Join Portland Parks & Recreation and the Columbia Slough Watershed Council to remove invasive English ivy and blackberry, and help create a learning area for environmental education programs at Whitaker Ponds. Portland Parks & Recreation and the Columbia Slough Watershed Council hosts hundreds of school age youth at Whitaker Ponds throughout the year; creating a new gathering area close to the trail will benefit many classes and groups for years to come. In addition, clearing invasive species encourages native plant regeneration, creates more habitat for wildlife, and improves erosion control and water quality. Gloves and tools will be provided!



Sign up here for the full day, individual classes, or panel.

For questions, comments, or concerns, contact us here!

PANEL: The Arts and Sustainable Practices

Yoko beach.jpg

yoko silk

As a Stewardship Coordinator for Portland Parks & Recreation, Yoko is able to connect volunteers of all ages to parks and natural areas in the Columbia Slough watershed (North and Northeast Portland). Yoko joined PP&R in 2010 as the lead teacher for the Jr GRUNT program with the Environmental Education department, and has over 17 years of youth work and outdoor education experience, including time as an environmental educator, a backpacking instructor and raft guide, and as a caseworker at a crisis shelter for homeless and runaway teens. Yoko has a bachelor’s degree in Environmental Studies, and a minor in Music from the University of Oregon. She is passionate about connecting people to nature and is committed to serving under-represented communities and creating opportunities for people of all ages and backgrounds to engage in nature in meaningful and impactful ways. In her free time, Yoko enjoys gardening, playing cello, juggling, rock-climbing, and rafting.


adam kuby

Based in Portland, Oregon, Adam Kuby has been creating landscape-based, ecologically responsive public art commissions and installations for the cities of Seattle, Portland, Vancouver, BC, Calgary and others. His work has also exhibited work at thew American Academy in Rome, the Duke University Museum of Art, the Ackland Museum of Art, and the Public Art Fund. 

His works are collaborations with the built and natural worlds that foster a sense of connectedness in our increasingly fractured environments. Each site or project is a chance to explore the friction between human form-making and its counterparts in the “natural” world. His works don’t require a static setting. Instead they thrive on interactions with the world around them and enlist and incorporate the elements of time, change, decay and erosion as part of their formal and conceptual existence. 

Kuby's past experience in landscape architecture, urban forestry and zoo habitat design informs his art practice, having worked in the landscape architecture offices, the Central Park Conservancy and the Bronx Zoo. He studied landscape architecture and ecology as an undergraduate at the University of Pennsylvania, and received a M.F.A. in sculpture from the University of North Carolina.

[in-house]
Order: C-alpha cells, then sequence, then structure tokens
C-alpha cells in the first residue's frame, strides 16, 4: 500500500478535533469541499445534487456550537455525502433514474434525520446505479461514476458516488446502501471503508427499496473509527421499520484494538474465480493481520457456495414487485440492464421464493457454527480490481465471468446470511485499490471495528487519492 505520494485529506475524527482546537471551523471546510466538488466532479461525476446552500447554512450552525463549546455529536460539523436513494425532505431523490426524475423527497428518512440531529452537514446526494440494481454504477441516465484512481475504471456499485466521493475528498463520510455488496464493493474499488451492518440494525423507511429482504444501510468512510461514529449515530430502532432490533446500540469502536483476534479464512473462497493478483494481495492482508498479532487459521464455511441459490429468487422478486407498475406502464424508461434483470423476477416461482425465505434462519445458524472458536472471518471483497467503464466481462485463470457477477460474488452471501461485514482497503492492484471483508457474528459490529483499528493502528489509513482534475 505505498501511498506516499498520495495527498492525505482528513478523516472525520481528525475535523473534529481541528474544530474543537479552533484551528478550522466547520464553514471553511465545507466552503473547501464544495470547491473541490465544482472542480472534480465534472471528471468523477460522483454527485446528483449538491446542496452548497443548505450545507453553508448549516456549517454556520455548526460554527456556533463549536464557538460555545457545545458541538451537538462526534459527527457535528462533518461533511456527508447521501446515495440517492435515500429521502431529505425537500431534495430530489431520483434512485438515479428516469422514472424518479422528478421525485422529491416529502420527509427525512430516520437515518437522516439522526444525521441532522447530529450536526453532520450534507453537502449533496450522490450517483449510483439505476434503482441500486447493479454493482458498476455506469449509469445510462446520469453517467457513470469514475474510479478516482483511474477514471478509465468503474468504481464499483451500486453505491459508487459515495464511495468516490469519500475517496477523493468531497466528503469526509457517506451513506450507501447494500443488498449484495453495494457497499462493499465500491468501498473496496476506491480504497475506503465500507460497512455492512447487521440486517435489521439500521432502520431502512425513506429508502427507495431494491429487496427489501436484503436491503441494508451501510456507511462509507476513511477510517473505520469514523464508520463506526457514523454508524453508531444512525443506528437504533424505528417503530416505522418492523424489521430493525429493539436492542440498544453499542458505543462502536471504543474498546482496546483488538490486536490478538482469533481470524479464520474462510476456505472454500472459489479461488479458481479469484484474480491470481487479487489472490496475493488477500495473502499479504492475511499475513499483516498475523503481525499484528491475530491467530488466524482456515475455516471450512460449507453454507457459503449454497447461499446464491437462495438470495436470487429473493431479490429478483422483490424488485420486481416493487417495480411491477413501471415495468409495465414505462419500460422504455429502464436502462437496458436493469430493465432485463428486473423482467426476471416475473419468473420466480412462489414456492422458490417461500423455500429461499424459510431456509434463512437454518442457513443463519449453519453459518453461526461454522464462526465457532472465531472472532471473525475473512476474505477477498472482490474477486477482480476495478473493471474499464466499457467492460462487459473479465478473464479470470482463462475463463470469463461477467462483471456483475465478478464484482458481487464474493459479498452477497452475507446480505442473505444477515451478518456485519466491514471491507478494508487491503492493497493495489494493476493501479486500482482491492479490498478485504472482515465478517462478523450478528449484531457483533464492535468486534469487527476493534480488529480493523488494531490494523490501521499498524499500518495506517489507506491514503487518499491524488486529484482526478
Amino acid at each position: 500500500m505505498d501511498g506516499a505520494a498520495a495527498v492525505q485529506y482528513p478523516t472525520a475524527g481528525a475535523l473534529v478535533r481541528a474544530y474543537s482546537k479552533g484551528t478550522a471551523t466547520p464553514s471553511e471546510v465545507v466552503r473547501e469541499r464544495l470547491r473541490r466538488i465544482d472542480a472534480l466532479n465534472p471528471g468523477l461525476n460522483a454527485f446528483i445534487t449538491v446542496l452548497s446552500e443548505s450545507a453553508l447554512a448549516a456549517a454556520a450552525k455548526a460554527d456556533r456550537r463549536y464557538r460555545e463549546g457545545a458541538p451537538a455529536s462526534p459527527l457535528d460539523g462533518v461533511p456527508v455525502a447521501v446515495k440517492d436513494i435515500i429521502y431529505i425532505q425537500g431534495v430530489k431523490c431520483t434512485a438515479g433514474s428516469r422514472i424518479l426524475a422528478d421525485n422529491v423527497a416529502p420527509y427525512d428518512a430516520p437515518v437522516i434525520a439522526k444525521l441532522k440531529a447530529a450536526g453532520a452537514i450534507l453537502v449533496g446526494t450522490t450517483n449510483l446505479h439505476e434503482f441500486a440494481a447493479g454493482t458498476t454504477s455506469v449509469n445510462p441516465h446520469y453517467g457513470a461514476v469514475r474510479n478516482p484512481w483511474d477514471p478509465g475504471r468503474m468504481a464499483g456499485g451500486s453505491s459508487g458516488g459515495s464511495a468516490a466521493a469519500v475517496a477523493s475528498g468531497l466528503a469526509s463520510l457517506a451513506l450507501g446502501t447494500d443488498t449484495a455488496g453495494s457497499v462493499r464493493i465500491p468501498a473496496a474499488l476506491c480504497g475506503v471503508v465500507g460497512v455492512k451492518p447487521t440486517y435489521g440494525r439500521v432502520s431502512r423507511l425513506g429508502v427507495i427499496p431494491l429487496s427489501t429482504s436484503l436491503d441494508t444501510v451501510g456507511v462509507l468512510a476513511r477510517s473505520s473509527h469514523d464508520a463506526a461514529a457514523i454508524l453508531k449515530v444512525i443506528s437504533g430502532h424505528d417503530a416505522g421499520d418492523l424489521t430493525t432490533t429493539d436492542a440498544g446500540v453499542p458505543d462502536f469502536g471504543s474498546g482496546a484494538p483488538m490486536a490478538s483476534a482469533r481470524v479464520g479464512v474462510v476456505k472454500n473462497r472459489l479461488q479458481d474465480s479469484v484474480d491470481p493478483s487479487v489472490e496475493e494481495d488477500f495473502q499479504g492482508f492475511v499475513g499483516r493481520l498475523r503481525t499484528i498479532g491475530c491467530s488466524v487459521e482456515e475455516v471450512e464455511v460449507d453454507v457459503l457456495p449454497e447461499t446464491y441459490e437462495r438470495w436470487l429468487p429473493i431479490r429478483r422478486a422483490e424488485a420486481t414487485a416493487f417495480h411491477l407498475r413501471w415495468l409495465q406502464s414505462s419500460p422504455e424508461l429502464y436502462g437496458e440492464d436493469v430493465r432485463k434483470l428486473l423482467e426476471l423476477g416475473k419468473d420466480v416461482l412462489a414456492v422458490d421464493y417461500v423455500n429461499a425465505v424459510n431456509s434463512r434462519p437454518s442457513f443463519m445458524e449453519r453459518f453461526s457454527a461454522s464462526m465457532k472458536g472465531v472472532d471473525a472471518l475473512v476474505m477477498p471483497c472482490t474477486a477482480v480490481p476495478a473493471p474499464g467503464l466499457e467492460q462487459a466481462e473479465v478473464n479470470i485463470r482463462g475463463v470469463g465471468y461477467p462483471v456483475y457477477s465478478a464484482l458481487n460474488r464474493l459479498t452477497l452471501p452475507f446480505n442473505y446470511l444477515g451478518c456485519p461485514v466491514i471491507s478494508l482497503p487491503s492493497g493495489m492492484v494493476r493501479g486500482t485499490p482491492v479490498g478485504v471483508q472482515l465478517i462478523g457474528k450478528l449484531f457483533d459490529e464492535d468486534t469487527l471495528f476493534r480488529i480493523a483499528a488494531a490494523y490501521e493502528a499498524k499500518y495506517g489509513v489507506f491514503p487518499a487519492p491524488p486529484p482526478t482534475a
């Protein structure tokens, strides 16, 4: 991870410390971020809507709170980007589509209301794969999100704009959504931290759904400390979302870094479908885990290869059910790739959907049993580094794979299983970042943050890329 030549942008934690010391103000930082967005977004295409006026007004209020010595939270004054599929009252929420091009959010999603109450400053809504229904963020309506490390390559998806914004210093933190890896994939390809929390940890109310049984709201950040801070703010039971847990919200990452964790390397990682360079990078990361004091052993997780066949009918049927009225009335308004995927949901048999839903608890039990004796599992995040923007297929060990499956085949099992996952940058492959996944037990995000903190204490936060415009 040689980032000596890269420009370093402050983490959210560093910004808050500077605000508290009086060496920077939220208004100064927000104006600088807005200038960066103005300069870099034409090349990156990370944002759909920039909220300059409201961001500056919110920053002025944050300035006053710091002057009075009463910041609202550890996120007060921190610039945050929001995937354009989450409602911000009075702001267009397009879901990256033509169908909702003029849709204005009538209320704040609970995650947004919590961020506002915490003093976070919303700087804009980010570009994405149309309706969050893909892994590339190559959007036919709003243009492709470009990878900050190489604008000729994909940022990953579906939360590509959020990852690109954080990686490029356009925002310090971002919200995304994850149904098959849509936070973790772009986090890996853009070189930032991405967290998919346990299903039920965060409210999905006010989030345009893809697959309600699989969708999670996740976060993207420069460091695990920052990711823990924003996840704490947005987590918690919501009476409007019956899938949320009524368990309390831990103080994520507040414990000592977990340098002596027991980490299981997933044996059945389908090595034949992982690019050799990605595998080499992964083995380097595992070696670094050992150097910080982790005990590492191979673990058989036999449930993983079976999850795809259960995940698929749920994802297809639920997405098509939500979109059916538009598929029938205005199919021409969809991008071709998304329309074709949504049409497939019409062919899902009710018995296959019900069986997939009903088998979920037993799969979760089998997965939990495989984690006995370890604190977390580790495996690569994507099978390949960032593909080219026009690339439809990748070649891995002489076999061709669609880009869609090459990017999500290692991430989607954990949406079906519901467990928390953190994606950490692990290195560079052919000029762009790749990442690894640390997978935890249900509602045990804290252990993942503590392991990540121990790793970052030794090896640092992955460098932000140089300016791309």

Ka'ila Farrell-Smith is a contemporary Klamath Modoc visual artist based in Portland, Oregon. She works as a professor in the Indigenous Nations Studies at Portland State University and is Co-director for Signal Fire artist residency program. Ka'ila has recently been selected for an upcoming installation responding to the theme Water in the West, which will be on display for 2018-2019 at the High Desert Museum in Bend, Oregon. Her work has been exhibited at Out of Sight 2017 + 2016, Bridge Productions, the Alice Gallery, Institute for New Connotative Action, Linda Hodges Gallery, Vancouver City Hall, Museum of Northwest Art, Tacoma Art Museum, WA; Missoula Art Museum, MT and Medici Fortress, Cortona, Italy; and in Oregon at the Jordan Schnitzer Museum of Art, Gretchen Schuette Art Gallery, Blackfish Gallery, and is in the permanent collection of the Portland Art Museum. Ka’ila has recently been selected for Golden Spot awards to attend internationally renowned artist residencies at Caldera, Djerassi, Ucross, and selected for the new Institute of American Indian Arts A-I-R program. Ka'ila Farrell-Smith received a BFA in Painting from Pacific Northwest College of Art and an MFA in Contemporary Art Practices Studio from Portland State University.



Toby Query has been a Natural Resources Ecologist with the City of Portland’s Watershed Revegetation Program since 1999.  He is also the founder of Portland Ecologists Unite!, a monthly discussion group working to increase the resiliency of the community of ecologists by learning and sharing from diverse viewpoints. He manages several hundred acres of forests and wetlands in the city.  Toby has researched the great green macaw in Costa Rica, the spotted owl in Oregon, otters in Ireland, and is currently trying to understand the transformative power of earthworms.